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** B2 Wednesday, October 10, 2018 | Crestview News BulletinEach fall, nature puts on a brilliant show of color throughout the United States. As the temperatures drop, autumn encourages the leaf peepersŽ to hit the road in search of the red-, yellowand orange-colored leaves of the northern deciduous trees. Here in the Florida Panhandle, fall color means wildflowers. As one drives the roads its nearly impossible to not see the bright yellows in the ditches and along the woods edge. Golden asters (Chrysopsis spp.), tickseeds (Coreopsis spp.), silkgrasses (Pityopsis spp.), sunflowers (Helianthus spp.) and goldenrods (Solidago spp.) are displaying their petals of gold at every turn. These wildflowers are all members of the Aster family, one of the largest plant families in the world. For most, envisioning an aster means a flower that looks like a daisy. While many are daisy-like in structure, others lack the petals and appear more like cascading sprays. So if you are one of the many hitting the road in search of fall color, head to open areas. For wildflowers, that means rural locations with limited homes and businesses. Forested areas and non-grazed pastures typically have showy displays. Moist, low-lying areas will naturally be the best areas to view the many golden wildflowers. Visit the Florida Wildflower Foundation website, www.flawildflowers.org/ bloom.php, to see both whats in bloom and the locations of the states prime viewing areas. Sheila Dunning is an agent at the University of Florida's Institute of Food and Agricultural Sciences Extension office in Crestview.EXTENSION CONNECTIONFall turns to gold in the PanhandleWe should all be safety conscious and attentive to our surroundings, no matter where we are. We need to be aware of those around us, especially after dark, whether we are outside our home, in a parking lot at the store, or even at church. Try to be with friends after dark; the buddy system is always best. A home invasion is defined by Merriam-Webster as "the crime of entering a dwelling and committing or with intent to commit a crime (as assault) while armed and while another is lawfully present." Home invasions can even happen when someone rings the doorbell. A resident could open the door and have a burglar force his or her way into the home. I checked with the Crestview Police Department and this type of crime is relatively rare, but it is good to take preventive measures and stay protected. Just as with unknown phone calls, do not open your front door to a stranger. Have a peep hole installed in your front door, and make sure you have a good, sturdy deadbolt on your door. If someone you aren't expecting shows up claiming to be from a utility, or some other business, ask them to hold up their photo identification. Even if you are expecting a workman, if you don't know the person by sight, ask them to hold up their company I.D. Should someone show up and you are unsure of their credentials or they have no credentials, ask them to put their paperwork on your doorstep. It is not rude to talk behind a locked door. It is for your personal safety. Most of us are not strong enough to keep out one or a group of invaders should they try to push their way into your home. If someone acts in a suspicious manner, like they are watching or inspecting your house for a potential robbery, call the Crestview Police Department, 6823544; or Okaloosa County Sheriff's Department, 6895650. In an emergency, dial 911. A barking dog is a great safety precaution. Having a dog that barks when visitors are in or around your yard notifies you of a stranger's presence. Many times a barking dog will scare off a potential invader. Janice Lynn Crose, a former accountant, lives in Crestview with her husband, Jim; her two rescue collies, Shane and Jasmine; and two cats, Kathryn and Prince Valiant.HAPPENINGSTake action to prevent front-door home invasionsNews Bulletin contributorCRESTVIEW„ The Panhandle Saddle Club is accepting members who would like to ride their horses in area events.Members most recently rode in the Crestview Homecoming Parade Oct. 5 in Crestview.Visit the club's Facebook page for more information at www.facebook.com/PanhandleSaddleClub/Panhandle Saddle Club ready to participate in Okaloosa eventsThe Panhandle Saddle Club rides in support of the Crestview High School Homecoming parade. There was a nice turn out of horses and riders. We were at the end of the parade, but everyone stayed to see the horses,Ž club member Tom Moody said. Our club is trying to re-introduce the horse to events in our area. If you have a horse and would like to join up, check us out on Facebook. [SPECIAL TO THE NEWS BULLETIN] S h e i l a D u n n i n g Sheila Dunning Janice Lynn Crose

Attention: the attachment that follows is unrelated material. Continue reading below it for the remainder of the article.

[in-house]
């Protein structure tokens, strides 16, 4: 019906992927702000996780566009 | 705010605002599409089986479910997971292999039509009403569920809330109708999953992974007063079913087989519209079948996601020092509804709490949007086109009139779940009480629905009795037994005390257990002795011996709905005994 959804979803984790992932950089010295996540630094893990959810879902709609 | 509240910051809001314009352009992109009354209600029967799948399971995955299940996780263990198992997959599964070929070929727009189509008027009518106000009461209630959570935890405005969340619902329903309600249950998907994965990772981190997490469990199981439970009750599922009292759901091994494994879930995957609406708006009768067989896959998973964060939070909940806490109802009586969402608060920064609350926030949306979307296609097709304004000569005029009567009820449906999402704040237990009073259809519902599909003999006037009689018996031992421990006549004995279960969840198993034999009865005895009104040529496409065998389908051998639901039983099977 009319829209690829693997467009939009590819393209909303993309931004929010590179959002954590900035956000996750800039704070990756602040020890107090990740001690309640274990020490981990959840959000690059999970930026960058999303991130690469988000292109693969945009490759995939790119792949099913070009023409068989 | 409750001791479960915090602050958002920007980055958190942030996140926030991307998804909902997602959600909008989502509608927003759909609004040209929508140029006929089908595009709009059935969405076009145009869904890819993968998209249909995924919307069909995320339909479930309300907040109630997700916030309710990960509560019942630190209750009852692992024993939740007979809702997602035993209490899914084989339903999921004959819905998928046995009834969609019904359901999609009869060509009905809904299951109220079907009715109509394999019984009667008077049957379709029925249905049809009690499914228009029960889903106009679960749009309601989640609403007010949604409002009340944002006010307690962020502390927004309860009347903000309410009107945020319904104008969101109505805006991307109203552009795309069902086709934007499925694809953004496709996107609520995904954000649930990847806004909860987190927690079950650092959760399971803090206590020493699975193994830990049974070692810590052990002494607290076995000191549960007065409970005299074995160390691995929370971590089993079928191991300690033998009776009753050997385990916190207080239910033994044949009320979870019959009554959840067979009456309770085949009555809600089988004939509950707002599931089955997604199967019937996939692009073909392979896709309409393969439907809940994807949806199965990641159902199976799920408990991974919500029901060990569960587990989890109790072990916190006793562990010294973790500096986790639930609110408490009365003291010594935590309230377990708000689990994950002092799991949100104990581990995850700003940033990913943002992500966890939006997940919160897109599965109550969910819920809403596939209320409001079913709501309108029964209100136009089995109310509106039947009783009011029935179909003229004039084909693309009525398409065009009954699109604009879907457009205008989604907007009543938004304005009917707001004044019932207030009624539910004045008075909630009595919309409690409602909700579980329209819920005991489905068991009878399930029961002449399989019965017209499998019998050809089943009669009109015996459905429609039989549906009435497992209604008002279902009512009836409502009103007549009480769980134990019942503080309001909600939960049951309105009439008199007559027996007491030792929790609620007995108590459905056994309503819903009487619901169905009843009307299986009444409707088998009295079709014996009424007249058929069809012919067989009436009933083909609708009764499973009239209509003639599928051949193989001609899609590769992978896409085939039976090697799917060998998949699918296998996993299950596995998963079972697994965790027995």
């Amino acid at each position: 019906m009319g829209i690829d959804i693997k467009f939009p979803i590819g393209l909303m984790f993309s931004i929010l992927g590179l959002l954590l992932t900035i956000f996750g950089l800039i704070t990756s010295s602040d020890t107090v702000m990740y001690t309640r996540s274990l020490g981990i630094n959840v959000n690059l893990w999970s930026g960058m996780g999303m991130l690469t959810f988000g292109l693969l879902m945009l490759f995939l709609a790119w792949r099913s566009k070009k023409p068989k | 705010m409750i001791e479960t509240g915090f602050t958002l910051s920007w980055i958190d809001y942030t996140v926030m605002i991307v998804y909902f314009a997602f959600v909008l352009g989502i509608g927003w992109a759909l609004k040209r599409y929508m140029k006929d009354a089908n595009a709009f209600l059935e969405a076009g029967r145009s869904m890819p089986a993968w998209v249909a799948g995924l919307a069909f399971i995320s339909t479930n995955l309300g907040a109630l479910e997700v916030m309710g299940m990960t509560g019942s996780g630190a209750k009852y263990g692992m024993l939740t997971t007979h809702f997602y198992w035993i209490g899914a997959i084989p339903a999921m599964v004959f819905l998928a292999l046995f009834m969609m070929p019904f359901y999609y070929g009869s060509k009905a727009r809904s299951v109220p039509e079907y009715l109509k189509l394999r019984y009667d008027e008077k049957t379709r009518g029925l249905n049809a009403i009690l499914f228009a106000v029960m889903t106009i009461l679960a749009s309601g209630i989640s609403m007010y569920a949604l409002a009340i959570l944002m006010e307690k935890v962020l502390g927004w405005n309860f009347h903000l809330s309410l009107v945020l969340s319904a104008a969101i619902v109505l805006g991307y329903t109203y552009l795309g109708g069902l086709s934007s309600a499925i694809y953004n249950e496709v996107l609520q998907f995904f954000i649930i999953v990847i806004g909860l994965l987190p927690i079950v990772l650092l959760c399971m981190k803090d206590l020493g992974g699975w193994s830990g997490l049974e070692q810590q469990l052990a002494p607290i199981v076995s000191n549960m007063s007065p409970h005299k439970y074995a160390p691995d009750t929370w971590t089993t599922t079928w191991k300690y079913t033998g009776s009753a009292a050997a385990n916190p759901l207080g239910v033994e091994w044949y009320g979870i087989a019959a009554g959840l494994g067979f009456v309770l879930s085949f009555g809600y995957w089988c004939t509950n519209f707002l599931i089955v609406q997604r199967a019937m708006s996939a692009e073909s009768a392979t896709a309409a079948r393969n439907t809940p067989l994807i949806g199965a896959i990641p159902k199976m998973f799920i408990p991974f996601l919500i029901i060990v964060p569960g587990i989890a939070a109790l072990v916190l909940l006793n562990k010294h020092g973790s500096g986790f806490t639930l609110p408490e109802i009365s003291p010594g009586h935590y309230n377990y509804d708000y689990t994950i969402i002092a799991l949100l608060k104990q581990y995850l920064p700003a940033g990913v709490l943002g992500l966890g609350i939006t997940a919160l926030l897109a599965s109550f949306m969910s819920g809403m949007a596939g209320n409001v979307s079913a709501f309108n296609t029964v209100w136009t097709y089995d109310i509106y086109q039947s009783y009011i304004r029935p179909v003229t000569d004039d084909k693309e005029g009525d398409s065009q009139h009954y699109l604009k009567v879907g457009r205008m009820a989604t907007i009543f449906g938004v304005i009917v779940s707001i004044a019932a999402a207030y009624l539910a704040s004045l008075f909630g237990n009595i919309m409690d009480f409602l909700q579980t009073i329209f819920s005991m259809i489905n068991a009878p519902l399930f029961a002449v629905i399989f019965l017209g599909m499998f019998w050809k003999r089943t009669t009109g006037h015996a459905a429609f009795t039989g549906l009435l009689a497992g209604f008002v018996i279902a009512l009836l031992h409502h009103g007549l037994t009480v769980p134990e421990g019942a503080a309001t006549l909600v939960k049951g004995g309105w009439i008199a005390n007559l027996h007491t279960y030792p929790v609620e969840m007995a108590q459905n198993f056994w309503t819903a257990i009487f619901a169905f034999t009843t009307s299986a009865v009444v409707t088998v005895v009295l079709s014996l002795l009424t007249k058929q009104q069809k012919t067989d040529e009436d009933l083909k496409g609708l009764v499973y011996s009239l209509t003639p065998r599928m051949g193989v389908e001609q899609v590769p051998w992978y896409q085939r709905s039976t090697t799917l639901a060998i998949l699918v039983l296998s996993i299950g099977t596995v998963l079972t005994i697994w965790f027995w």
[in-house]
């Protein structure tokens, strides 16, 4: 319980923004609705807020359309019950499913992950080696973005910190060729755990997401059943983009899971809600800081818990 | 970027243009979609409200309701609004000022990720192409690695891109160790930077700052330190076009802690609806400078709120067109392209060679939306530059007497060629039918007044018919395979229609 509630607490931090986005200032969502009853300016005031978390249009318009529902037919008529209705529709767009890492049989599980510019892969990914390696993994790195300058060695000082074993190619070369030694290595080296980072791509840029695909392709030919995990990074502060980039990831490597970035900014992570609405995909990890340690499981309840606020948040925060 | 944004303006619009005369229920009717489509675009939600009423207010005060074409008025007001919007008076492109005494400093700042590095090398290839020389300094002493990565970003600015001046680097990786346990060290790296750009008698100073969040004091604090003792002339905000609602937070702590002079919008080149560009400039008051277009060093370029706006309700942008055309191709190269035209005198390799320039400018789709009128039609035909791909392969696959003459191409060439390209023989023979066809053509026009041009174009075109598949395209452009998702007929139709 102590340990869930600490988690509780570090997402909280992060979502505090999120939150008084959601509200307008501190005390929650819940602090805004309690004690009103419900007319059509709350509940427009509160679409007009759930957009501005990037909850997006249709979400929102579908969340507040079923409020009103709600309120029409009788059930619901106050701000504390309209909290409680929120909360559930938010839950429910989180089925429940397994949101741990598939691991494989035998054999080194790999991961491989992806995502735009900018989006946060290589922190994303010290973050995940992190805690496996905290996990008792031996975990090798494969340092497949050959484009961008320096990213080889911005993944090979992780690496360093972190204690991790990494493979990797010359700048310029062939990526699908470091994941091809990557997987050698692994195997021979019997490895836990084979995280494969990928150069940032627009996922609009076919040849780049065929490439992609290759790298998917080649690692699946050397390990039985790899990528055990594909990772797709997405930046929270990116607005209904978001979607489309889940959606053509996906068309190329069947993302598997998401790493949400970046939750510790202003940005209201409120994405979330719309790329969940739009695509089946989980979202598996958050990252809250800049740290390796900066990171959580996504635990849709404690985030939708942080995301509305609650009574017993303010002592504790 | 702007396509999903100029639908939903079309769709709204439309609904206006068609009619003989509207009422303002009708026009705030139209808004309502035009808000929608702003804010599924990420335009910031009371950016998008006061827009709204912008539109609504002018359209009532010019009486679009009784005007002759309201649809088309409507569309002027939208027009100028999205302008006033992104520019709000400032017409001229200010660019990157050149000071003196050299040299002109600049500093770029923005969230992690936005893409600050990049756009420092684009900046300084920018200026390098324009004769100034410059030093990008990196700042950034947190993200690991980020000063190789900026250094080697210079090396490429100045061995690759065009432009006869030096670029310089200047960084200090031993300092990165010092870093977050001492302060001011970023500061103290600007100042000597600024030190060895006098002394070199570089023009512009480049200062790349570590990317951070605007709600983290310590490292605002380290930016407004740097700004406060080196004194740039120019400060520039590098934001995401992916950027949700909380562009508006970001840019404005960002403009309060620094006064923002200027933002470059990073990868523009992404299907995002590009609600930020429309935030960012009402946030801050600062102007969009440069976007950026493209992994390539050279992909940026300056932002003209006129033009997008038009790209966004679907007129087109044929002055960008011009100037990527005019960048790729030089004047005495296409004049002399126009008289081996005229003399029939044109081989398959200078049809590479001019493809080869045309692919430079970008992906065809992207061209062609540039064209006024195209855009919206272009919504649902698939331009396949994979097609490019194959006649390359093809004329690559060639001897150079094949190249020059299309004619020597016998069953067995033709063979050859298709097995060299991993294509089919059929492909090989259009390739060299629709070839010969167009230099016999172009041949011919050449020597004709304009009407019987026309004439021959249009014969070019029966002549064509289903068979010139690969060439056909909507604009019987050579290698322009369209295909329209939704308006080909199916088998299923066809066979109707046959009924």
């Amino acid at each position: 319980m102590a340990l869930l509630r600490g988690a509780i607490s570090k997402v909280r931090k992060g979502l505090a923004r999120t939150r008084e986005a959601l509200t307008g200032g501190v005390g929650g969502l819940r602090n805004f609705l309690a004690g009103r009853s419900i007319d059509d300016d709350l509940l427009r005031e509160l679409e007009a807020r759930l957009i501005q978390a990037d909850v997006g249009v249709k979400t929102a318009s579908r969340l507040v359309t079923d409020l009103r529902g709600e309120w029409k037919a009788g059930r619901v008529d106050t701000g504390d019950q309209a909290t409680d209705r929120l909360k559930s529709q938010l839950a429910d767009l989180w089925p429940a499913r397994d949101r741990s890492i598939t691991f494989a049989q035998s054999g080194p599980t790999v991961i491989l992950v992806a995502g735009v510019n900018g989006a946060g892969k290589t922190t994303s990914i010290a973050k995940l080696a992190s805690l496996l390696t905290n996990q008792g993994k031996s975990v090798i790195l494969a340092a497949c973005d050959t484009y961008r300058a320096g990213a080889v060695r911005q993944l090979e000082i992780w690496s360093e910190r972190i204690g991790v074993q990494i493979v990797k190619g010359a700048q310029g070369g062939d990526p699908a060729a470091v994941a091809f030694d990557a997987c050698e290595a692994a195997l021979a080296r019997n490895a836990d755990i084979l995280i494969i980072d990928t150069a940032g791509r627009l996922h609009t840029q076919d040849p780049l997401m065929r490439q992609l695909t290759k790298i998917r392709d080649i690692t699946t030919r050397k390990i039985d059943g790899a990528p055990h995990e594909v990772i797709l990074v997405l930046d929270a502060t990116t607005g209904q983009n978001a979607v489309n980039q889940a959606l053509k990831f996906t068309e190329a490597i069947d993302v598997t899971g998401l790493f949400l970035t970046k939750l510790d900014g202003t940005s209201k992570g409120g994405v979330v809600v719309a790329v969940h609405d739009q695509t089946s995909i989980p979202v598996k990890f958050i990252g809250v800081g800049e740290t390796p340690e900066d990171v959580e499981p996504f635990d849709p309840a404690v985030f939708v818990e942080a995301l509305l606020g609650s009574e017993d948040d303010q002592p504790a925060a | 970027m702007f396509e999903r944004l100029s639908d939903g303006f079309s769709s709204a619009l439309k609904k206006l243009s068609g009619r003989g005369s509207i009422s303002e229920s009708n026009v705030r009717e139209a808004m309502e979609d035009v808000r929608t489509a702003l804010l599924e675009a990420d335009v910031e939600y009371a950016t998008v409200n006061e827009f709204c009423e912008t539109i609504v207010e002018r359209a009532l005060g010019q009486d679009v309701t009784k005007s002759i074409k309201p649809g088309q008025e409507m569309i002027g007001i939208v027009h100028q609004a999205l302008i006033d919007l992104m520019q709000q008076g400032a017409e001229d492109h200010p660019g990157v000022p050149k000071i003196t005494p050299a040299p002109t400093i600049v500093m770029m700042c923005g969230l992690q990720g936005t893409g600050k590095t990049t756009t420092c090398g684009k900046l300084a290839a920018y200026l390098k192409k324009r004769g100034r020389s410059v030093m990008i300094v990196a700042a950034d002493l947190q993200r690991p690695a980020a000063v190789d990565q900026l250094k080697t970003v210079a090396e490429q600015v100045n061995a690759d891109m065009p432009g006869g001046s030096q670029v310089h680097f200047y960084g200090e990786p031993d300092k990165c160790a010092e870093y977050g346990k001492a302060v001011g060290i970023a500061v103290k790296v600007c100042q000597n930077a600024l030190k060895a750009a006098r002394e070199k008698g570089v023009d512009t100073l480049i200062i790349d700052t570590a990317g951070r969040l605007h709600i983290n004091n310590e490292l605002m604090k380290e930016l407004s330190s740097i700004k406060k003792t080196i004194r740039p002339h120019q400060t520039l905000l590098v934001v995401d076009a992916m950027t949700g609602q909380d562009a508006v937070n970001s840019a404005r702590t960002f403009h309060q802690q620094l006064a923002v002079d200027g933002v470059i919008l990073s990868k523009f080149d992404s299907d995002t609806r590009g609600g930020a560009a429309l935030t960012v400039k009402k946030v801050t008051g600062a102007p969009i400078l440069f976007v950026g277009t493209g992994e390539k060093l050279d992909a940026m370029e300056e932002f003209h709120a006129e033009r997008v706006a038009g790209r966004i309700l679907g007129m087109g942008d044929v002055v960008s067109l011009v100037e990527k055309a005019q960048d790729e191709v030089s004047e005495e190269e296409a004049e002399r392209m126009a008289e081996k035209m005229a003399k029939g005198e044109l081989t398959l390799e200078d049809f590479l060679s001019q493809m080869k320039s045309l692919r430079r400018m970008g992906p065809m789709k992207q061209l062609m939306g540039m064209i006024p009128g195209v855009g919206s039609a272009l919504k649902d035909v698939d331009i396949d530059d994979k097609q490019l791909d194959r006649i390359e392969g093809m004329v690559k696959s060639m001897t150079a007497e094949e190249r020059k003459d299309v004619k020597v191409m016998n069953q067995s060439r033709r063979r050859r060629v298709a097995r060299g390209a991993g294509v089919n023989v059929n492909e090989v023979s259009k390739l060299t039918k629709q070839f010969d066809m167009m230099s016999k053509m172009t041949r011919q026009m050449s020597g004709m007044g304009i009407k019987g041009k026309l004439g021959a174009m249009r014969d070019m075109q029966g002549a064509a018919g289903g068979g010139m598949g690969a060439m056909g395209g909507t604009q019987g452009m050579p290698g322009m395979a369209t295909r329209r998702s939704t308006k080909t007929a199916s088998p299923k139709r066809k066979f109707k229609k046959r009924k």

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** Crestview News Bulletin | Wednesday, October 10, 2018 B3 SPORTSCrestview 61, Milton 40 Baker 40, South Walton 20 Freeport 20, Chipley 18 Escambia 37, Navarre 27 Aucilla Christian 41, Rocky Bayou 6 Niceville 27, Mosley 6 Gulf Breeze 54, FWB 14 Bye: Choctaw, WaltonRocky Bayou (2-3) at Munroe (2-4), 7 p.m. Crestview (5-2) at FWB (1-6), 7 p.m. Niceville (6-1) at Choctaw (1-5), 7 p.m. Chipley (2-4) at Baker (7-0), 7 p.m. South Walton (3-3) at Port St. Joe (6-0), 7 p.m. Holmes County (2-4) at Walton (0-6), 7 p.m. Milton (2-4) at Navarre (6-1), 7:30 p.m. Bye: FreeportSCORES & SCHEDULES By Seth Stringer 315-4421 | @SethSnwfdn | sstringer@ nwfdailynews.comExcuse me for looking ahead, but whos excited for some December football? I know Baker fans are, the Gators now 7-0 and looking every bit the part of a program thats made three straight Final Fours. But we also have three 6A teams that have a legitimate shot at Orlando. Im talking of course about Crestview, Navarre and Niceville. Crestviews rolling after two early setbacks, Navarre is sitting pretty in District 2-6A despite a tough loss at lauded Escambia and Niceville may be the areas hottest team after being humbled at Clay-Chalkville, Alabama. Joining Baker, its no surprise that these three programs ranked in the top four of our Power Ranks. As weve said in the past and will likely continue to say, please keep in mind these rankings are based on the success each team is having and not necessarily head-to-head matchups (because we know Baker is great but probably not great enough to beat Crestview, although that would be fun). No. 1: Niceville (6-1, 1-0); Last Week: 3 Niceville has its weaknesses, as represented by the blowout loss at Clay-Chalkville and the struggles in Week 1 against Lincoln. And quarterback Will Koch has missed two starts with an MCL injury. But the Eagles are improving weekly and racking up the quality wins, just as Jack White is racking up the scores with eight touchdowns in the past two weeks. Holmes County (6-1), defending champion Champagnat Catholic (3-3), Lincoln (4-2) and now Mosley (6-1) ƒ circle that Oct. 26th matchup with Crestview at Jack Foster Stadium. No. 2: Baker (7-0); Last Week: 1 The 40-20 win over South Walton marked 27 straight regular-season wins for the Gators, who have outscored foes 215-47 this season. No team has played the Gators to within a score, and its hard to imagine that changing with Chipley, Northview and Graceville looking in the regular-season slate. Meanwhile NO ONE can stop Junior McLaughlin, who rushed for 384 yards and four scores this past Friday. No. 3: Navarre (6-1, 1-0); Last Week: 2 Navarre was bound to have a close contest go against it after eking out wins over Crestview and Pine Forest. Even so, the 37-27 loss to Escambia was a bit jarring considering the Raiders fell behind 20-7 at halftime and had to score late to even make it a 10-point contest. The Raiders seem to struggle early in games, a theme theyll have to clean up with the heart of the district slate looming. No. 4: Crestview (5-2, 1-0); Last Week: 4 When Crestview plays mad and with a purpose, its hard to imagine a better team in the Panhandle. That appears to be Bulldogs over the last two weeks, Tim Hattens crew beating Choctaw 63-0 and Milton 61-20. Did they emerge from the 42-40 loss to West Florida stronger? We thought the 41-35 loss to Navarre, which trailed 28-0 at halftime, served that purpose. But the second dose of adversity appears to be what the Bulldogs needed. No. 5: Freeport (3-3); Last Week: 6 Attaboy, Freeport. The Bulldogs entered Friday night 0-8 all-time against Chipley. On the strength of Brandon Siples 207 yards of offense and a key blocked kick and forced fumble in the fourth quarter, Shaun Arntzs crew is now winners of two straight after a 20-18 win over the Tigers. No. 6: South Walton (3-3); Last Week: 7 A 40-20 loss to Baker is respectable, yet there are no moral victories in football. The good news is the Seahawks, ranked fourth in the Region 1-4A Playoff Power ranks, look destined for the postseason. No. 7: Choctaw (1-5, 0-1); Last Week: 8 Choctaw found a way to stop the bleeding this week. Of course it was a bye and not a win that did that. The Indians next host Niceville (6-1), which hasnt lost in the rivalry since way back in 2012. No. 8: Fort Walton Beach (1-6, 0-1); Last Week: 9 Even on Homecoming, the Vikings are struggling. Losers of five straight, the latest a 54-14 defeat to Gulf Breeze, the Vikings are now 1-6 and have been outscored 239-82. It doesnt get any easier this week when they host 5-2 Crestview. No. 9 Walton (0-6); Last Week: 10 Walton was on bye this past week. And, at 0-6, thats probably a good thing. No. 10: Rocky Bayou (2-3); Last Week: 5 Welp, the Knights NFFC opener didnt go according to plan. A week earlier the Knights were supposed to open with a win over St. John Paul II. That game was postponed last minute and the Knights were outmatched Friday night in a 41-6 loss to Aucilla (6-1). Josh Childers crew will lick its wounds and head to Munroe this week looking for a bounceback. Here it is week seven and we still have 11 teams that are unbeaten. But look closely and youll find that three of them are in the American Athletic Conference. Come on, you remember last year everyone was laughing at University of Central Florida, right? Auburn didnt laugh. Here's whats up for this weekend. Southeastern Conference Tennessee Volunteers versus Auburn War Eagles: The Eagles got their wings clipped last week, but not to worry. In this game the Vols will be lucky if they can find the bus. Auburn by 21-plus. Texas A&M Aggies vs. South Carolina Gamecocks: Roasted Gamecock is the meal for the day. Aggies by 10. Missouri Tigers vs. Alabama Crimson Tide: all aboard for the Roll Tide express train. Alabama by 21-plus. Georgia Bulldogs vs. Louisiana State Tigers: Dawgs have the Tigers by the tail. Look out Coach Orgeron! They are looking at your job if you lose this one. Could be close though. Dawgs by 18. Ole Mississippi Rebels vs. Arkansas Razorbacks: This one could go either way. Ill choose the Rebels by way of 10. Atlantic Coast Conference Virginia Tech Hokies vs. North Carolina Tar Heels: Hokies for sure on this one. Virginia Tech by 18. Miami Hurricanes vs. Virginia Cavaliers in Charlottesville, VA: Get ready a big Hurricane is on its way to your house, Miami by 21-plus. Duke Blue Devils vs. Georgia Tech Yellow Jackets: The Devils are not afraid of the little sting. Duke by 21-plus. Pittsburgh Panthers vs. Notre Dame Fighting Irish: The Irish are at home with Touchdown Jesus. Notre Dame by only 6. Louisville Cardinals vs. Boston College Eagles: There will be red feathers all over the State of Maine. Eagles by 12. Tie Breaker: Rutgers Scarlet Knights vs. Maryland Terrapins. The Terrapins will make this a slowmoving game, but they'll win by 21-plus. Teams/Coach to Watch: Air Force Falcons vs. San Diego State Aztecs: The Aztecs tame the Falcons for a win by 13. See you next week! Bill Everett is a member of the Military Order of the Purple Heart. He lives in Baker. Falcons vs. Aztecs is the game to watch B i l l E v e r e t t Bill Everett Theres a part of me that ca nt help but wonder where the season went. Its October. Were in Week 8. Most teams have three games left on the regular-season slate. Slow down, football season. Amiright? Then theres the contrarian side of me that feels like nothings been decided, that this has all been a dress rehearsal to the real heart of the slate. After all, District 3-6A wont be decided until Crestview hosts Niceville in nearly weeks. That same Oct. 26 night, Navarre will host Gulf Breeze for the District 2-6A decider. Baker, meanwhile, is 7-0 yet somehow ranked outside the top two and a bye spot in Region 1-1A. That makes the three-game stretch against Chipley, Northview and Graceville take on added importance. And nothing has been decided for South Walton (3-3) or Freeport (3-3), the former who should be in the playoffs and the latter fighting to climb the power ranks. Hurry up, football season. Amiright? Both schools of thought are valid. Including Dandy Dozen reveals and the football tab, Sam Grubenhoff and I have been at this for more than three solid months. Yet, potentially two months remain if area teams indeed survive regionals and crash the Big Dance in Orlando from Dec. 6-8. We were robbed of that trip last year by a hot St. Augustine team that bounced Navarre and Crestview and Bakers Final Four off-night against Blountstown. But the trips from recent memory lived on. Like Bakers state title game run in 2016, or Niceville challenging Dwyer for the 7A title in 2013. But the elephant in the room remains: The areas state title drought dates back to Fort Walton Beachs championship in 1995. For us optimists, December truly cant get here fast enough. Or is it the other way around? Regardle ss, lets just enjoy those Friday Night Lights while we have them.Season approaching crunch timeRoman Prestarri and Eyin Cole celebrate Prestarris touchdown late in the Niceville-Mosley football game at Niceville. [MICHAEL SNYDER/DAILY NEWS] Seth Stringer PANHANDLE PIGSKIN POWER RANKINGS: Week 7